Connecticut ARES - Region 3 DEC: George Lillenstein, AB1GL Asst DEC: Bill Storey, AB1LZ
Connecticut ARES - Region 3     DEC: George Lillenstein, AB1GL     Asst DEC: Bill Storey, AB1LZ

Where to Find Us:

CT ARES Section 3 DEC
(District Emergency Coordinator)

George Lillenstein, AB1GL
39a Downey Dr
Manchester, CT 06040

Phone: +1 860 289-1445 (H)

                 860 716-3367 (Cell)

                 860 645-5449 (Work) (leave voicemail here only)

AB1GL@arrl.net

AB1GL@winlink.org

DEC@ctares-region3.org

 

 

The DEC's schedule:

 2018

1st Mon each month - NARL club meeting, Newington Sr Center (2nd Mon in January)

1st Wed each month - Emcomm elmer session, Manchester EOC

2nd Wed each month - BEARS meeting, Manchester EOC 7 pm

3rd Wed each month - PVRA meeting, Marcus Communications, Manchester CT

4th Wed - Manchester CERT briefing

AB1GL Nets:

Sundays 8 pm - the CT ARES SM net

Mondays 8 pm - the ARES Reg 3 net

Mondays 9:15 pm - the BEARS traffic net

Tuesdays & Thurs - 7 pm - Manchester CERT net

Wednesdays 9:30 pm - Nutmeg Traffic Net

------------------------------

Oct 24 - Manchester CERT meeting

Oct 25 - PVRA meeting

NOV 5 - NARL meeting

Nov 10 - Size-up training for MRR, Manchester EOC

Nov. 22 - Manchester Road Race on Thanksgiving Day

 

 

 

Alert Level: 0

Watch WWW.CTARES.ORG for near real-time level changes.

ARES is the Amateur Radio Emergency Service, the field arm of the American Radio Relay League. 

 

Our special focus is the use of Amateur Radio for emergency communications, and the recruiting and training of a pool of skilled radio operators to be available in times of emergency.

 

ARES in Connecticut partners with state and municipal governments, public health entities, and non-profit providers such as the Red Cross and Salvation Army. 

 

ARES members have their own radios and many can respond from their homes and vehicles, allowing ad hoc ARES nets to form using operators who are already in place when a disaster wipes out communications infrastructure. This means ARES functions even when the roads are blocked and the electric and telecom grids are jammed or down.

 

Amateur radio can be used to

  • pass welfare traffic ("Aunt Minnie made it safely to the community shelter"),
  • forward requests from stranded facilities ("the XYZ nursing home urgently needs oxygen bottles"),
  • Pass status messages from outlying hospitals to the central reporting agency ("hospital A has 23 beds available"),
  • Digitally convey sitreps, ICS forms, maps and photos to an incident command post
  • Act as an email gateway to a functioning part of the Internet via long-distance HF radio to another state or country.

To keep our operators trained and equipment working, we provide Public Service communications at no charge.  ARES members volunteer for service at charity races, runs, walks, parades, and other large events.  Operators man checkpoints, observe along the course, circulate in large venues.  They contribute to public safety, guiding first responders to where they are needed, clearing the way for emergency vehicles, and reporting incidents to the Unified Command post.

 

Our radios work where cell phones can't get dial tone or coverage, and are interoperable where the specialized public safety and commercial radios are not.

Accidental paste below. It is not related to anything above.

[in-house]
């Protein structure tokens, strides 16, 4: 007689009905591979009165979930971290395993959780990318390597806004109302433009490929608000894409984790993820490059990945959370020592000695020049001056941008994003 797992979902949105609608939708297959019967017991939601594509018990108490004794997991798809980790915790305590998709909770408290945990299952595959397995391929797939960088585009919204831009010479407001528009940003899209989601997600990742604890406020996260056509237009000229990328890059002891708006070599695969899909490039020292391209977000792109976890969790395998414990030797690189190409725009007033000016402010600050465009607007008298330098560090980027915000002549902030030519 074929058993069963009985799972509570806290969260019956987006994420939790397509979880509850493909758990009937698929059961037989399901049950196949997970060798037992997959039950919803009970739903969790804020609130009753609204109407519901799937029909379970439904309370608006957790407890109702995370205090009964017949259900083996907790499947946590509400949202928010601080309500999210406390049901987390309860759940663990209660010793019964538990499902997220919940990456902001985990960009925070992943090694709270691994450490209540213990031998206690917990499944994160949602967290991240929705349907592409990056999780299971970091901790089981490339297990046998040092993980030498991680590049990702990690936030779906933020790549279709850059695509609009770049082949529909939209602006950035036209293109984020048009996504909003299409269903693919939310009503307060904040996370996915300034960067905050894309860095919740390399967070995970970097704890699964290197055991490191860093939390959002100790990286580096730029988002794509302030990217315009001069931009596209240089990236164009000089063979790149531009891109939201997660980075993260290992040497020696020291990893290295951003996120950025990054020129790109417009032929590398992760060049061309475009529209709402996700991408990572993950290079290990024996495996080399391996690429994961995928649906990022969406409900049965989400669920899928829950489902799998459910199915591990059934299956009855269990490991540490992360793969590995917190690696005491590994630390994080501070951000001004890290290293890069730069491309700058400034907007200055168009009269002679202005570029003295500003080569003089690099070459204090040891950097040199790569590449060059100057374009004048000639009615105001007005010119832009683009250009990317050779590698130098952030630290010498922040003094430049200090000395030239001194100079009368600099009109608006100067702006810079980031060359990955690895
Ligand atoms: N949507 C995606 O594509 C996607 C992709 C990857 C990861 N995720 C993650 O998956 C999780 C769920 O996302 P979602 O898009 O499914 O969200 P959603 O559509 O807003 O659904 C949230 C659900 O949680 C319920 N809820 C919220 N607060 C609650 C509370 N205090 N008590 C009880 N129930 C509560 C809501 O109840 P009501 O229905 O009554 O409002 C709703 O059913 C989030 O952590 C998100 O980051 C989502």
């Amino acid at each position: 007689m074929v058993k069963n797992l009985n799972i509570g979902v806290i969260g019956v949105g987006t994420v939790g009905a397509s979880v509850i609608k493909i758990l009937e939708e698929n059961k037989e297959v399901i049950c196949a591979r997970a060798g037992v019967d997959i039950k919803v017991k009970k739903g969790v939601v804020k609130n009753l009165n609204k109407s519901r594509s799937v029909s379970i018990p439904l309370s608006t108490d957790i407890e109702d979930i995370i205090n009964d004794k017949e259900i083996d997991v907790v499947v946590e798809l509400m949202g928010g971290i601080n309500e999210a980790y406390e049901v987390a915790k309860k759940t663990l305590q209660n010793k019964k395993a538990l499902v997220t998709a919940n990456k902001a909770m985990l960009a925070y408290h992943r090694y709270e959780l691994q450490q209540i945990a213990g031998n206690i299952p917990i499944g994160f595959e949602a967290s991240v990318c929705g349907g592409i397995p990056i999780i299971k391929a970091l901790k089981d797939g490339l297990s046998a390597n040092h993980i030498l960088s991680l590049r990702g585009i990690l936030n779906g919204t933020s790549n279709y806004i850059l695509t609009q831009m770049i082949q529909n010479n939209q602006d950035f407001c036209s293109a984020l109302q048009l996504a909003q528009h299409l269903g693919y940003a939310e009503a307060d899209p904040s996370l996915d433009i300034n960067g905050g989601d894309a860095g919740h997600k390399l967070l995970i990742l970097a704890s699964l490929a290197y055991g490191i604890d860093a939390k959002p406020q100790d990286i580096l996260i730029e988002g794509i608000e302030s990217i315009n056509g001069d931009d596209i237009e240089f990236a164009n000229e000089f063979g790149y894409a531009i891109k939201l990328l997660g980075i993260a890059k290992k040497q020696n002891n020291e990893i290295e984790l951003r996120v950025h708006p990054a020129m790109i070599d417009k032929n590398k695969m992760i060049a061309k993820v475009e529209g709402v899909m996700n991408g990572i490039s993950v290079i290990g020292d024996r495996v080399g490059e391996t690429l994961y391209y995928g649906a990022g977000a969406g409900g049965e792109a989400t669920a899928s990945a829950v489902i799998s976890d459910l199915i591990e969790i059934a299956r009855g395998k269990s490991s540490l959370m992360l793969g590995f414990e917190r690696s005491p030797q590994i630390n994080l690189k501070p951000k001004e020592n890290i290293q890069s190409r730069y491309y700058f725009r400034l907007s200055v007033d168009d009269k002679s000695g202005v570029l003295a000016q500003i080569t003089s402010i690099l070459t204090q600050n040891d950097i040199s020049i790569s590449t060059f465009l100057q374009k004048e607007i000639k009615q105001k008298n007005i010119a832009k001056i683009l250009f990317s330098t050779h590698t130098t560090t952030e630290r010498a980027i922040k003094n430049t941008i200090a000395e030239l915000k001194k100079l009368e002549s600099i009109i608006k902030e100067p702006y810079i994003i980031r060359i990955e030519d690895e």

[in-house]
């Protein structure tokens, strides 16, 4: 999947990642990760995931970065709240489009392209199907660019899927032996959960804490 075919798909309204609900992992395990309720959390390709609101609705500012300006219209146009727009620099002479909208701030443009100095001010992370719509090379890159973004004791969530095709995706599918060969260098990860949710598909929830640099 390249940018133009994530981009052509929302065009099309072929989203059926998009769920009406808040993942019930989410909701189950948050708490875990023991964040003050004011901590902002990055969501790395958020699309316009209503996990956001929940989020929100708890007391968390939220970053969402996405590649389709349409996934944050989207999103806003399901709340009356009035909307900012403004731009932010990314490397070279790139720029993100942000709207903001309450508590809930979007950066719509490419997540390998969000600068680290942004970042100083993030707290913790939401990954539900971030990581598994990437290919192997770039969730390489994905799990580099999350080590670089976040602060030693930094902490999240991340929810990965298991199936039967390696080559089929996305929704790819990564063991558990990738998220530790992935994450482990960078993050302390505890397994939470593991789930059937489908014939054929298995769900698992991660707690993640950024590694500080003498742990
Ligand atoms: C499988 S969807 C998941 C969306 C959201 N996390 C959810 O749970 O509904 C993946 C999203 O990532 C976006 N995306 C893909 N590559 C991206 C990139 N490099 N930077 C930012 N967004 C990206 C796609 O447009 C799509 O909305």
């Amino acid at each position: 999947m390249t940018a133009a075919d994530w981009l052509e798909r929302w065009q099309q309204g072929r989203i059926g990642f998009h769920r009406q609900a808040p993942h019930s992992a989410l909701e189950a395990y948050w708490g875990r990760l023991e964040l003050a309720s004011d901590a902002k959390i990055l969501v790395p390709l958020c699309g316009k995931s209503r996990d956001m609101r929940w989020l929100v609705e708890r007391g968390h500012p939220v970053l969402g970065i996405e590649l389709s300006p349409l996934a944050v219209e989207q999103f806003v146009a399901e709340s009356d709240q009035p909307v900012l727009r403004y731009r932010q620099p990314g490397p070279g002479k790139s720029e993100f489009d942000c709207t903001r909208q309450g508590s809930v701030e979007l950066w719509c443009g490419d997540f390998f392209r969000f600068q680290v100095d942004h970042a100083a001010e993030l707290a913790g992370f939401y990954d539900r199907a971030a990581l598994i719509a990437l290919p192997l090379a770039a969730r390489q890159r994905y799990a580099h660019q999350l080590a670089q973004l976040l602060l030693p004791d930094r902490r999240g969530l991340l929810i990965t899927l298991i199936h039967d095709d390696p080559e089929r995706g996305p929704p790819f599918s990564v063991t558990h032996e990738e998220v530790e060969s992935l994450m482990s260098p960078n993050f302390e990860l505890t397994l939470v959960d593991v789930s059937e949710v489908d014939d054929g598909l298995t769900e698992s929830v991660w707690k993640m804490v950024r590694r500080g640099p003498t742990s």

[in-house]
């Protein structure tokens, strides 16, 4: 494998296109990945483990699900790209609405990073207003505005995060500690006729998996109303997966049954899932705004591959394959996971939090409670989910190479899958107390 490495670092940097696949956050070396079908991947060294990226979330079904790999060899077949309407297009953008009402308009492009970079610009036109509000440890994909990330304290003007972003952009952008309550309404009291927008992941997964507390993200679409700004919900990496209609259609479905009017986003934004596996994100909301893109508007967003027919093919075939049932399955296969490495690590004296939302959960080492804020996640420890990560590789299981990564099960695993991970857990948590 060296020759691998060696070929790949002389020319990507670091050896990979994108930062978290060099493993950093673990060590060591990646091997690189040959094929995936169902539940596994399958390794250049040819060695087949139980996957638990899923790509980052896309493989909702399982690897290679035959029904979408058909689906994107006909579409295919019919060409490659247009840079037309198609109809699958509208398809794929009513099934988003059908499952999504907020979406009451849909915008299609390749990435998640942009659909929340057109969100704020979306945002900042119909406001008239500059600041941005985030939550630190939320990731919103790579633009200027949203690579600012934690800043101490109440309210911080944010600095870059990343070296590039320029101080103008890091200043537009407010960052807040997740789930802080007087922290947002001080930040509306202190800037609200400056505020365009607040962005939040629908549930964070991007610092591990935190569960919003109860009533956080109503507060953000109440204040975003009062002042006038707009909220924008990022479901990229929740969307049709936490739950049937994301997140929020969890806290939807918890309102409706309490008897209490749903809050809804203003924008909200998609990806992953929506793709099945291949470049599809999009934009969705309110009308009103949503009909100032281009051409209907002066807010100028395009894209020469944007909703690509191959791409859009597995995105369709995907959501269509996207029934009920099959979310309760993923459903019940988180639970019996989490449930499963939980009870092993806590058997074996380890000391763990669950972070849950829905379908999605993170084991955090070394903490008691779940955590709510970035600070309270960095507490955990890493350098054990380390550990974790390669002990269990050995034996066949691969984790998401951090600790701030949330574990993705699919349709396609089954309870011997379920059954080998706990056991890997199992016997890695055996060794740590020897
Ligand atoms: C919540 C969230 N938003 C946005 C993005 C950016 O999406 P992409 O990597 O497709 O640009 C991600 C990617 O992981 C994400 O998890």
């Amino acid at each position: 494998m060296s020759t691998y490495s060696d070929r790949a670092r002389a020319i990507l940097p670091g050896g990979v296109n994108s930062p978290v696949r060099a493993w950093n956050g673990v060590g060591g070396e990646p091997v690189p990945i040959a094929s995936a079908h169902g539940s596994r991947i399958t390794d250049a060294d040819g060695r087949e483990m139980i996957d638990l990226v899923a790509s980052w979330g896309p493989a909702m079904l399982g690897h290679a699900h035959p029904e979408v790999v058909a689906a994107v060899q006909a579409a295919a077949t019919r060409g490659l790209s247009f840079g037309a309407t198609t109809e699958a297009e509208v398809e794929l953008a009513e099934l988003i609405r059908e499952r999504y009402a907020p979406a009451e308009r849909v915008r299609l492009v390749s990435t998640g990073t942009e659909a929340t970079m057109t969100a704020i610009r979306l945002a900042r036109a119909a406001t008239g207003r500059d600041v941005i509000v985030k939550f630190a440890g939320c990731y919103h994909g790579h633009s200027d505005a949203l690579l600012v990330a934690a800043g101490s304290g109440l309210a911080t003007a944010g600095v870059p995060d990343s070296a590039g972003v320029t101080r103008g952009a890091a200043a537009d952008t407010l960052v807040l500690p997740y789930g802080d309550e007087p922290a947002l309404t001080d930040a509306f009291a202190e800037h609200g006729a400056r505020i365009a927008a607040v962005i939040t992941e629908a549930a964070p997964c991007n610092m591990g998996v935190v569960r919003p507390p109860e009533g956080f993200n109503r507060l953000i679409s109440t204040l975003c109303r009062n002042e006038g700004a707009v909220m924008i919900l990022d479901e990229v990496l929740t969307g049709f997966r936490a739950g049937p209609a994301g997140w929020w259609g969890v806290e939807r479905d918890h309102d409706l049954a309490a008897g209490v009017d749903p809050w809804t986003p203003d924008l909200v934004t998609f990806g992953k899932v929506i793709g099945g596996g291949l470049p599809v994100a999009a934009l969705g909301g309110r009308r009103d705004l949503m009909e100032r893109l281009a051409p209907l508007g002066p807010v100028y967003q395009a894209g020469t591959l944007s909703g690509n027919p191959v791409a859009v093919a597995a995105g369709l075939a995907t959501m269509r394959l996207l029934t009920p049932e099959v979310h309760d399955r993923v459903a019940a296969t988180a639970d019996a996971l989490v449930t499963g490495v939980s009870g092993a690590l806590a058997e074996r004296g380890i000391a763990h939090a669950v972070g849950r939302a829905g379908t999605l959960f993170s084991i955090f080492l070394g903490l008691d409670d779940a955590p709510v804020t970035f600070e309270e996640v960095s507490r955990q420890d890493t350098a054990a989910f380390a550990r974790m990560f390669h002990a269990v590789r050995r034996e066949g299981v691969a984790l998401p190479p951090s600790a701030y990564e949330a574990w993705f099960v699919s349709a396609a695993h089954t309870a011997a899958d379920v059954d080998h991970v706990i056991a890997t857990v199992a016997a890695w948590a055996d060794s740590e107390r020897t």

For a  detailed list of training available, see the training page of the state ARES web site, CTARES.ORG.

 

IMPORTANT!  Whenever there is an ARES activation, leadership will notify and assign tasks ONLY to those who have current records in the ARES member database.  Go to www.ctares.org and update your record now!

 

ARES CONNECT

The ARES Connect web site is now active.  All ARES members may now create an individual account by going to

http:/vhub.at/aresconnect-ct

This account will let you enter your volunteer hours when you participate in an event that has been listed by your EC.

As of now, the only events listed are the statewide ARES SEC net, held Sunday at 8 pm on the KB1AEV linked system and the DMR net immediately following.

Very soon we expect the EC's and DEC's to be able to create events in this system as well.

Eventually, we would like to have every ARES event including training, drills, regular nets and meetings, public service events, and activations for actual emergencies listed within ARES Connect and collecting self-entered volunteer hours, and points for passing formal messages.

 

Skywarn Weather Nets in Region 3

Weather nets are held routinely by ARES Skywarn Coordinators, and on special schedules during severe weather.

For Region 3, there is a weather net every Thursday at 9 pm on the W1HDN repeater in Tolland.

Tune to 146.790, minus 600kHz offset, PL tone 82.5.

To report severe weather, please give the information in the order below. Also indicate if it is measured, averaged, or estimated, and if it is storm total or since last report,

Temperature Precip intensity Depth Damage

Monthly Reporting method for Region 3 EC's

The ARRL has posted fillable PDF forms for use by EC's to report monthly and annual activity.  Please go the DOWNLOADS page and pull down the three PDF forms.  To use, fill in the form, SAVE AS a new file name, and email the file to the SEC (w8zy@arrl.net) AND to the DEC (dec@ctares-region3.org)

EC's: keep an eye on CTARES.ORG. We expect new information to be posted soon on how to use ARES CONNECT instead of these forms to report events and volunteer hours. The system is supposed to go live on Jan 1, 2019.

This week's learning moment from the DEC

* Look both here and ctares.org for more info on ARES Connect.

* Watch you email for new Region 3 ARES meetings and training opportunities.  We are working on programs to help you get on the air with HF voice and digital modes. We need to establish point-to-point emcomm within the region without reliance on repeaters, using either ground wave or NVIS skywave.

 

Print Print | Sitemap
© George Lillenstein, AB1GL 2016